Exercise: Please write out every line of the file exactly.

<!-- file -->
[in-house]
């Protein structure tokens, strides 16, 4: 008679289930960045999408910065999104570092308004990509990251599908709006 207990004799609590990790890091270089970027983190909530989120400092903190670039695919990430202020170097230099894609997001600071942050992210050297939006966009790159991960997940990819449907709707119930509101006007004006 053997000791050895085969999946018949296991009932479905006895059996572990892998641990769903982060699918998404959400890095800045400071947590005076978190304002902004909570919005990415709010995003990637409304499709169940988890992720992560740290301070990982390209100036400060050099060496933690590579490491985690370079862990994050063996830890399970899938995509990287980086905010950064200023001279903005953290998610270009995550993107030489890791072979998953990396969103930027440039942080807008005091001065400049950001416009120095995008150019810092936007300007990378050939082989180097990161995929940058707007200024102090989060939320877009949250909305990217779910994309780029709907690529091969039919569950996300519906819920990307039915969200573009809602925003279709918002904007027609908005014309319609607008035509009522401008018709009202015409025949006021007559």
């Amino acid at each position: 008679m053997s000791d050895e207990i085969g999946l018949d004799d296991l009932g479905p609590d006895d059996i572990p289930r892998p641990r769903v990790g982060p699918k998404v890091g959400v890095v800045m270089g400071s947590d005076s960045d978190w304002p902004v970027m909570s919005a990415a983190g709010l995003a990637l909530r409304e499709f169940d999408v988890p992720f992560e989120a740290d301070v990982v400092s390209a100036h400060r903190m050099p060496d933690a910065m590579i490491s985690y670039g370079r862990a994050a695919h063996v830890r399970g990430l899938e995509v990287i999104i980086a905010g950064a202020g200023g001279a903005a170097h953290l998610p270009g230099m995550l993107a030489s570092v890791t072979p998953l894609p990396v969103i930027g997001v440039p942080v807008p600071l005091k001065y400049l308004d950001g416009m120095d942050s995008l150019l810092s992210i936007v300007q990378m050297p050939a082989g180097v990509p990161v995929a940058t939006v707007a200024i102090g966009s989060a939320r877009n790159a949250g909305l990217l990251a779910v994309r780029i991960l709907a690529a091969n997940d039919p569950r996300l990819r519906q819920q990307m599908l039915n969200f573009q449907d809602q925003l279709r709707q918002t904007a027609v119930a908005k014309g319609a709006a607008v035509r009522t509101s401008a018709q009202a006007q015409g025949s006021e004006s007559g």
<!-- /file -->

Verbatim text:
[in-house]
């Protein structure tokens, strides 16, 4: 008679289930960045999408910065999104570092308004990509990251599908709006 207990004799609590990790890091270089970027983190909530989120400092903190670039695919990430202020170097230099894609997001600071942050992210050297939006966009790159991960997940990819449907709707119930509101006007004006 053997000791050895085969999946018949296991009932479905006895059996572990892998641990769903982060699918998404959400890095800045400071947590005076978190304002902004909570919005990415709010995003990637409304499709169940988890992720992560740290301070990982390209100036400060050099060496933690590579490491985690370079862990994050063996830890399970899938995509990287980086905010950064200023001279903005953290998610270009995550993107030489890791072979998953990396969103930027440039942080807008005091001065400049950001416009120095995008150019810092936007300007990378050939082989180097990161995929940058707007200024102090989060939320877009949250909305990217779910994309780029709907690529091969039919569950996300519906819920990307039915969200573009809602925003279709918002904007027609908005014309319609607008035509009522401008018709009202015409025949006021007559």
């Amino acid at each position: 008679m053997s000791d050895e207990i085969g999946l018949d004799d296991l009932g479905p609590d006895d059996i572990p289930r892998p641990r769903v990790g982060p699918k998404v890091g959400v890095v800045m270089g400071s947590d005076s960045d978190w304002p902004v970027m909570s919005a990415a983190g709010l995003a990637l909530r409304e499709f169940d999408v988890p992720f992560e989120a740290d301070v990982v400092s390209a100036h400060r903190m050099p060496d933690a910065m590579i490491s985690y670039g370079r862990a994050a695919h063996v830890r399970g990430l899938e995509v990287i999104i980086a905010g950064a202020g200023g001279a903005a170097h953290l998610p270009g230099m995550l993107a030489s570092v890791t072979p998953l894609p990396v969103i930027g997001v440039p942080v807008p600071l005091k001065y400049l308004d950001g416009m120095d942050s995008l150019l810092s992210i936007v300007q990378m050297p050939a082989g180097v990509p990161v995929a940058t939006v707007a200024i102090g966009s989060a939320r877009n790159a949250g909305l990217l990251a779910v994309r780029i991960l709907a690529a091969n997940d039919p569950r996300l990819r519906q819920q990307m599908l039915n969200f573009q449907d809602q925003l279709r709707q918002t904007a027609v119930a908005k014309g319609a709006a607008v035509r009522t509101s401008a018709q009202a006007q015409g025949s006021e004006s007559g």